Islamic finance is a means of carrying out transactions and banking operations in accordance with Islamic law or Sharia law. Islamic finance is a $2.5 billion industry, present in more than 80 countries.1 Islamic financial institutions help mobilize private savings for public sector infrastructure projects that can bring in profits on a profit-sharing basis, such as tolling for highway use. Some infrastructure projects built by the private sector for the government can be purchased in anticipation of returns.
Sukuk and Musaka
A Sukuk is a kind of Islamic bond (unlike Western bonds, interest payments are not allowed under Sharia law), in which the issuer of a Sukuk sells a certificate and uses the proceeds of the sale to buy an asset in which the group of investors has a direct partial interest. The issuer enters into an agreement to redeem the bond at a later date than its face value.
The Musakah is a joint partnership agreement in Islamic finance in which profits and losses are shared. Since interest gains are not allowed, a permanent musaka is often used for long-term financing, as it has no specific end date and continues until the partners decide to dissolve it, like equity partners in a company. 2
The structure of the Musaka
Volumes of Sukuks in Africa
The Sukuk and Mushaka would be excellent instruments to finance infrastructure (designed as PPPs).
Islamic financing instruments can be particularly suitable for infrastructure development, as they are an asset-based system based on risk-sharing in halal or licit activities, rather than on interest gains. In addition, the high degree of transparency they offer provides an incentive to monitor infrastructure projects and improve the efficiency of project construction and operation. 3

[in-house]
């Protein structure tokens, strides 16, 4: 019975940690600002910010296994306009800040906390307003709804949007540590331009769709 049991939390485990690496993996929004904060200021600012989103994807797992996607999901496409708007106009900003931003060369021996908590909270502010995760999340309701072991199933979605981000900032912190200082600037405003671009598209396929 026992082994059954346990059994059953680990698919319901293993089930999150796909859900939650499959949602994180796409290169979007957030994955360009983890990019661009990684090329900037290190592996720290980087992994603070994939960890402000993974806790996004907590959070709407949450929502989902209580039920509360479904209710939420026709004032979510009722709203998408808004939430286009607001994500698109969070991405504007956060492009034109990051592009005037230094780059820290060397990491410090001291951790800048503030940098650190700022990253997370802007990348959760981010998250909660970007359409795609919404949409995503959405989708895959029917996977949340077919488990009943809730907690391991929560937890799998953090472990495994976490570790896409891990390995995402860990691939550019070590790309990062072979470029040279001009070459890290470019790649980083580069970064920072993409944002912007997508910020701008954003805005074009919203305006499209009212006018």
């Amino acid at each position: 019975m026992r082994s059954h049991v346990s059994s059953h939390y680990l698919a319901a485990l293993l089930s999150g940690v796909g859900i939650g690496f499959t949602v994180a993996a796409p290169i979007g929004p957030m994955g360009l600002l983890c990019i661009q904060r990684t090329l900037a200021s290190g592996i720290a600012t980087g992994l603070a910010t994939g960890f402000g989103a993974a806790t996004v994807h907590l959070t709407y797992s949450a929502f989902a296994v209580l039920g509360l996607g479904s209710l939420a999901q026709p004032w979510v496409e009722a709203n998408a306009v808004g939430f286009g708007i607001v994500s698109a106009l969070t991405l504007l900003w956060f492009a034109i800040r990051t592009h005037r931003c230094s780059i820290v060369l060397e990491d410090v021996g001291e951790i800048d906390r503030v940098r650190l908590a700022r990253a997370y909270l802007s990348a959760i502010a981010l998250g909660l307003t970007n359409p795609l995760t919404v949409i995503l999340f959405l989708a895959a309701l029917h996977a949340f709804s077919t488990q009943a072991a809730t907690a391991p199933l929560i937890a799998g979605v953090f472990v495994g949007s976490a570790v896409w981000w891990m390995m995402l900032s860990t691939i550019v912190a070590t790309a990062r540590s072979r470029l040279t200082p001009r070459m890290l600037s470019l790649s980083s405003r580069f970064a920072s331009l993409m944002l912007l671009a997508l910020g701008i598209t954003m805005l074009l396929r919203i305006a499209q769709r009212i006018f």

For infrastructure PPP projects, a musaka structure (with a financial institution and capital investors) would be ideal as both parties remain invested and share the profits and losses of the project. For example, the government can provide the land needed for infrastructure, while the private sector can provide capital and construction support. The ongoing partnership in this structure mitigates the project risk to infrastructure PPPs.
Sukuk has become an essential instrument for mobilizing medium- and long-term capital in Africa. With the growth of sustainable infrastructure in Africa, Sukuk as a fundraising tool is increasingly used by investment funds, in particular because of their viability and dynamism.
Islamic finance has growth potential, as it can support sustainable development through PPPs and positive socio-economic outcomes.6
- Worldbank documents